What is Gluten? Gluten is a protein found in wheat, barley and rye which in turn is often found in pasta, bread, cakes, and breakfast cereal.
Whole Grain: Whole grain does not mean wheat or that it contains gluten… In fact, true grains are edible seeds of certain grasses and for a food to be considered “whole grain,” it must contain 100% of the original seed. Amaranth, quinoa, and buckwheat are considered whole grains.
In-soluble Fiber: Wheat bran, vegetables, and whole grains help to promote digestion by adding bulk to the stool and help it move quickly through the stomach/intestines.
Soluble Fiber: Oat bran, barley, nuts, seeds, beans, lentils, peas, and some fruits/vegetables when digested attract water and turn into a gel-like substance.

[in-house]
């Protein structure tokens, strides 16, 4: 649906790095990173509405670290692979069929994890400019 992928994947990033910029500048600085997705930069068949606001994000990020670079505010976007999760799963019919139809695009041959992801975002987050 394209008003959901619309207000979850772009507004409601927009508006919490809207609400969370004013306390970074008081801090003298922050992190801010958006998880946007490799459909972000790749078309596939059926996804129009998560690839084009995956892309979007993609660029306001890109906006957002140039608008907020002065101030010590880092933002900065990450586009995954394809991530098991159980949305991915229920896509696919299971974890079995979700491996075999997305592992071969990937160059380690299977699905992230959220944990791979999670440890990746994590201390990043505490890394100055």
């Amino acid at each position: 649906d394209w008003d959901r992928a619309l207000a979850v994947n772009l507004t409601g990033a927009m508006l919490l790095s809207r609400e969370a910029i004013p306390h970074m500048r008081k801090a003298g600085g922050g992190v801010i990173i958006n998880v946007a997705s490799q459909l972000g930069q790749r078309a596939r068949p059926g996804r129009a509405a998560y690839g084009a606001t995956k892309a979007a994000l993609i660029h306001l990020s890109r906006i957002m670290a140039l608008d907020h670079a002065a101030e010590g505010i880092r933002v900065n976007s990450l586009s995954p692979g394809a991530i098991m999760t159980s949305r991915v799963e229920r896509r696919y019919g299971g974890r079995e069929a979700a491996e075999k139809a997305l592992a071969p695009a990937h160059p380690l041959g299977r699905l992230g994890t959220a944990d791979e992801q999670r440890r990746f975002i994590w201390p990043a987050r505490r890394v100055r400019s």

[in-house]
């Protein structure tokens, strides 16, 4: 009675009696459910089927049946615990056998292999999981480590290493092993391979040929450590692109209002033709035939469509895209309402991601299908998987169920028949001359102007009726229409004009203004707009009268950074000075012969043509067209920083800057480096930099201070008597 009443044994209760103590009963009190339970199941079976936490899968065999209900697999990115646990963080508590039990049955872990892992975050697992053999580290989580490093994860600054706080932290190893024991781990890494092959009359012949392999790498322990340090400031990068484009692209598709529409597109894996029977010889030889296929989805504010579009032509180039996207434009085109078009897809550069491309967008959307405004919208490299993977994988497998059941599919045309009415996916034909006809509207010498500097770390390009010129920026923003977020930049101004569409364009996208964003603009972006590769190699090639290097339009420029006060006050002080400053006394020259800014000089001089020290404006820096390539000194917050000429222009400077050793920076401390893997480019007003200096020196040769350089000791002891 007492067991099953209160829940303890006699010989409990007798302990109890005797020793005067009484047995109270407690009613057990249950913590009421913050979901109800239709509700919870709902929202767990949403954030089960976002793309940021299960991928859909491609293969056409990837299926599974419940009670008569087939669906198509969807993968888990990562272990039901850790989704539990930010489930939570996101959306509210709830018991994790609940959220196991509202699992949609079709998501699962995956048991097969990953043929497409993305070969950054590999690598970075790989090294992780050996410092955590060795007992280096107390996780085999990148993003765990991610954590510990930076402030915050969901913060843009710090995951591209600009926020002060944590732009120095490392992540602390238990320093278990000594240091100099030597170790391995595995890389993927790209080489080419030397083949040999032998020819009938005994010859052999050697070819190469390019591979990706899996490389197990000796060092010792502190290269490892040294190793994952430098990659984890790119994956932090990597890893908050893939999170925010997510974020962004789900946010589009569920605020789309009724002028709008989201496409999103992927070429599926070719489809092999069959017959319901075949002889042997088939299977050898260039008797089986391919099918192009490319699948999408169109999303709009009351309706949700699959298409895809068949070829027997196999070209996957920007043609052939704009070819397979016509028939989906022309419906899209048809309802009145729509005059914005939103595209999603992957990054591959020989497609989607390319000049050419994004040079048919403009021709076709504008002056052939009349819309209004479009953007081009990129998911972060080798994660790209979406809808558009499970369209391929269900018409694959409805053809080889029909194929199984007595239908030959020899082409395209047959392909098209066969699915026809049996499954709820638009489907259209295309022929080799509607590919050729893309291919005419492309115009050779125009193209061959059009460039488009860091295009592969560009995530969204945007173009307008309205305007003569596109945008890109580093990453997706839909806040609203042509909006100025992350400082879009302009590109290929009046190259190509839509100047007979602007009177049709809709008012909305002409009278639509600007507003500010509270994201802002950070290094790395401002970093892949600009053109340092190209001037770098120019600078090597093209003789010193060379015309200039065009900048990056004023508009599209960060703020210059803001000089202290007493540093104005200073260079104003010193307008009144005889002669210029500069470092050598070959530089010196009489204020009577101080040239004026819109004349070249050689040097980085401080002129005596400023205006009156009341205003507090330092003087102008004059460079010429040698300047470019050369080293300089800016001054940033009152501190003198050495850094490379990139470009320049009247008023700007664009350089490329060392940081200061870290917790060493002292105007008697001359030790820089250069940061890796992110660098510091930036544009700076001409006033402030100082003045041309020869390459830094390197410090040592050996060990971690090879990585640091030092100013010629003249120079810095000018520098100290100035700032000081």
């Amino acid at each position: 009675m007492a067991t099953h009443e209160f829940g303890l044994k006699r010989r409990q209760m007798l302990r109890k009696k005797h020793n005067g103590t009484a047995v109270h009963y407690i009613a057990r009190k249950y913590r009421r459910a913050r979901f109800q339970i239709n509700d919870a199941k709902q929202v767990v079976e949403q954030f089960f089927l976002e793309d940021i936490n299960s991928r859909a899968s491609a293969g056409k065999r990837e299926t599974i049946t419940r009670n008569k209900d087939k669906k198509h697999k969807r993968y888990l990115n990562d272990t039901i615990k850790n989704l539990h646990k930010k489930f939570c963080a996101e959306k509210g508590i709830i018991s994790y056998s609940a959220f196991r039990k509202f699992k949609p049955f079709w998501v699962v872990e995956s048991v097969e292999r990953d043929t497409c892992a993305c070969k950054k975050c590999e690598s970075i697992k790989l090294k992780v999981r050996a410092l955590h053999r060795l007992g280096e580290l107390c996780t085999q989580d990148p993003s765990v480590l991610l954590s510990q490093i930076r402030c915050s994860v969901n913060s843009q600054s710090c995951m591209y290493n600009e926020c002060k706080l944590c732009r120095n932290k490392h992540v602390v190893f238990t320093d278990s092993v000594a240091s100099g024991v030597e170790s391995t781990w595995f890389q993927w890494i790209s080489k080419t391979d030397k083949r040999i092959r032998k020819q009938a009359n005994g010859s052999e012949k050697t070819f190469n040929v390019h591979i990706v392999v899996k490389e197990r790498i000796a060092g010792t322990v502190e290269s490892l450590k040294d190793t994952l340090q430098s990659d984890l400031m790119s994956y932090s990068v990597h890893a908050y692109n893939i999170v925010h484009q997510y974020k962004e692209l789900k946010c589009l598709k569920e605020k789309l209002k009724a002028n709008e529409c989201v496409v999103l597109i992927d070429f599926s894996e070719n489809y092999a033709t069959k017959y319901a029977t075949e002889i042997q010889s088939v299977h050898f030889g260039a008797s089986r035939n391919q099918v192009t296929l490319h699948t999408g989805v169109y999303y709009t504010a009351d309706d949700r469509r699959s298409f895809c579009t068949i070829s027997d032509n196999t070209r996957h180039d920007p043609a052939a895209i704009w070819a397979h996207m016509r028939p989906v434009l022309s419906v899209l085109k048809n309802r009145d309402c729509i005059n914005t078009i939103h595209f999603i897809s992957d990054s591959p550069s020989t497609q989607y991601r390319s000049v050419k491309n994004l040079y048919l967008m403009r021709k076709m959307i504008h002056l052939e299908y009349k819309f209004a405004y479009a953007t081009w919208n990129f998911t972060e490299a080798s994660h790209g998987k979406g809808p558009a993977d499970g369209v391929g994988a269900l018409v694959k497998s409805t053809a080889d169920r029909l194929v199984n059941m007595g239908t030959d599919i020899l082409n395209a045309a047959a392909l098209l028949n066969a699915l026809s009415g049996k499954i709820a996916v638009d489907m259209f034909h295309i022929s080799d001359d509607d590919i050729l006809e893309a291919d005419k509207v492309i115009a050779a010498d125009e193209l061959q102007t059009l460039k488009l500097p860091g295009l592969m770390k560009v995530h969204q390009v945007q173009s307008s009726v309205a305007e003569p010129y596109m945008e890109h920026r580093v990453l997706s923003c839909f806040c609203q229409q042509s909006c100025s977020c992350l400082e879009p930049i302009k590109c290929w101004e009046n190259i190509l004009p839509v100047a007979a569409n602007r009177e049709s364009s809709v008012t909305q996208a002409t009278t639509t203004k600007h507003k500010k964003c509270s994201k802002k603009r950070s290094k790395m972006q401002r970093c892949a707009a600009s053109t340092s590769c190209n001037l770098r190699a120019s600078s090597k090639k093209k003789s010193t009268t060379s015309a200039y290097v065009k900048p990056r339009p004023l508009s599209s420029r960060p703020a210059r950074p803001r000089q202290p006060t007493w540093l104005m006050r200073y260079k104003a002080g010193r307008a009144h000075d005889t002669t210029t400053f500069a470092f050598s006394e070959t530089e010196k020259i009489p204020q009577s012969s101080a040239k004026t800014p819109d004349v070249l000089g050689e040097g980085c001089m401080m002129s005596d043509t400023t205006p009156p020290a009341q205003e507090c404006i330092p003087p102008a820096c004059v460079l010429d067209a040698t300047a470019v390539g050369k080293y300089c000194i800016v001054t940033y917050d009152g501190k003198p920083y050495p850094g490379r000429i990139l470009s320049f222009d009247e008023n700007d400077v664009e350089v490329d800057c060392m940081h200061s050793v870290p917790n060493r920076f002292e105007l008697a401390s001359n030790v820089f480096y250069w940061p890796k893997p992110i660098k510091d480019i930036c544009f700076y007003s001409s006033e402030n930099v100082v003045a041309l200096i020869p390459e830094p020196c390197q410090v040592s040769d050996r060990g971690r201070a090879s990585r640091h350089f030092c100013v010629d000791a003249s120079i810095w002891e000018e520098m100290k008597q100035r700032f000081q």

Psyllium husk comes from the small seeds of the Plantago Ovata plant. The small shrub-like plant can produce up to 15,000 seeds at a time. The husk is milled from the seed and is a rich soluble fiber, that has many benefits and uses. Since psyllium husk is classified as a seed, it contains no gluten in its natural state.
Gluten-Free and your health
According the Celiac Disease Foundation, gluten-free living appeals to about 30 percent of American adults, though it seems to still be widely misunderstood, .4 percent of people have a doctor-diagnosed wheat allergy. When people with celiac disease eat gluten it prompts an immune system attack on the small intestine causing diarrhea and/or bloating. The misconception that gluten-free is healthier has led to avoidance of whole grains which is an important source of fiber, micronutrients, and prebiotics.
As previously stated plain psyllium husk is naturally gluten-free. However some companies will add wheat flour as a binding agent. So the best way to be completely sure that you are getting 100% psyllium husk is to read the ingredients on the product’s Nutrition/Supplement Facts panel.
- This fab fiber is often used in gluten-free baking (Check out this recipe for gluten-free cookies)